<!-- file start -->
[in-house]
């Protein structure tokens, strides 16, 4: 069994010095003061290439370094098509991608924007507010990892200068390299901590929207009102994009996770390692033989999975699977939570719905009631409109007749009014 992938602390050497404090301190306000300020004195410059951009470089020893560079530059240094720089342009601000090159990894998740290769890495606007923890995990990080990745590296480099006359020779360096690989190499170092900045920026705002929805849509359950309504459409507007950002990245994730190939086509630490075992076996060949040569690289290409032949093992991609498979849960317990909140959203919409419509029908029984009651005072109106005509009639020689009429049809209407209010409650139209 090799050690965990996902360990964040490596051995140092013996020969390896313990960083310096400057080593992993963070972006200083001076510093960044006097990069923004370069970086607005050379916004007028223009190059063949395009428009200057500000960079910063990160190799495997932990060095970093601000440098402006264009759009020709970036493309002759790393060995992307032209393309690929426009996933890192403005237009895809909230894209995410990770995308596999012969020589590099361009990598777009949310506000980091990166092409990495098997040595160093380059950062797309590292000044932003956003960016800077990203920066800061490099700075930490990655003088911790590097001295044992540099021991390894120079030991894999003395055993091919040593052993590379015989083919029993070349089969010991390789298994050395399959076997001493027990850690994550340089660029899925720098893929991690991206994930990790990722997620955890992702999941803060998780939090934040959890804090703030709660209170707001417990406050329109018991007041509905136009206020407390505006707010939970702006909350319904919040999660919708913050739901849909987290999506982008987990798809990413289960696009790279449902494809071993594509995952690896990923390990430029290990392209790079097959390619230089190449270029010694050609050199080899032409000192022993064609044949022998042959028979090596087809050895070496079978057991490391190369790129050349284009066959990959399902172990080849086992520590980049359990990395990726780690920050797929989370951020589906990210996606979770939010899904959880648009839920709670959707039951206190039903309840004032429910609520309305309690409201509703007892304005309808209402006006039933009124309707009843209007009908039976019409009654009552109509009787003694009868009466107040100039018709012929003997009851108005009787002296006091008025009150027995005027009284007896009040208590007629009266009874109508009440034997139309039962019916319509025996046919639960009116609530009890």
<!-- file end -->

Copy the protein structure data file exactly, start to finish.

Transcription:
[in-house]
């Protein structure tokens, strides 16, 4: 069994010095003061290439370094098509991608924007507010990892200068390299901590929207009102994009996770390692033989999975699977939570719905009631409109007749009014 992938602390050497404090301190306000300020004195410059951009470089020893560079530059240094720089342009601000090159990894998740290769890495606007923890995990990080990745590296480099006359020779360096690989190499170092900045920026705002929805849509359950309504459409507007950002990245994730190939086509630490075992076996060949040569690289290409032949093992991609498979849960317990909140959203919409419509029908029984009651005072109106005509009639020689009429049809209407209010409650139209 090799050690965990996902360990964040490596051995140092013996020969390896313990960083310096400057080593992993963070972006200083001076510093960044006097990069923004370069970086607005050379916004007028223009190059063949395009428009200057500000960079910063990160190799495997932990060095970093601000440098402006264009759009020709970036493309002759790393060995992307032209393309690929426009996933890192403005237009895809909230894209995410990770995308596999012969020589590099361009990598777009949310506000980091990166092409990495098997040595160093380059950062797309590292000044932003956003960016800077990203920066800061490099700075930490990655003088911790590097001295044992540099021991390894120079030991894999003395055993091919040593052993590379015989083919029993070349089969010991390789298994050395399959076997001493027990850690994550340089660029899925720098893929991690991206994930990790990722997620955890992702999941803060998780939090934040959890804090703030709660209170707001417990406050329109018991007041509905136009206020407390505006707010939970702006909350319904919040999660919708913050739901849909987290999506982008987990798809990413289960696009790279449902494809071993594509995952690896990923390990430029290990392209790079097959390619230089190449270029010694050609050199080899032409000192022993064609044949022998042959028979090596087809050895070496079978057991490391190369790129050349284009066959990959399902172990080849086992520590980049359990990395990726780690920050797929989370951020589906990210996606979770939010899904959880648009839920709670959707039951206190039903309840004032429910609520309305309690409201509703007892304005309808209402006006039933009124309707009843209007009908039976019409009654009552109509009787003694009868009466107040100039018709012929003997009851108005009787002296006091008025009150027995005027009284007896009040208590007629009266009874109508009440034997139309039962019916319509025996046919639960009116609530009890």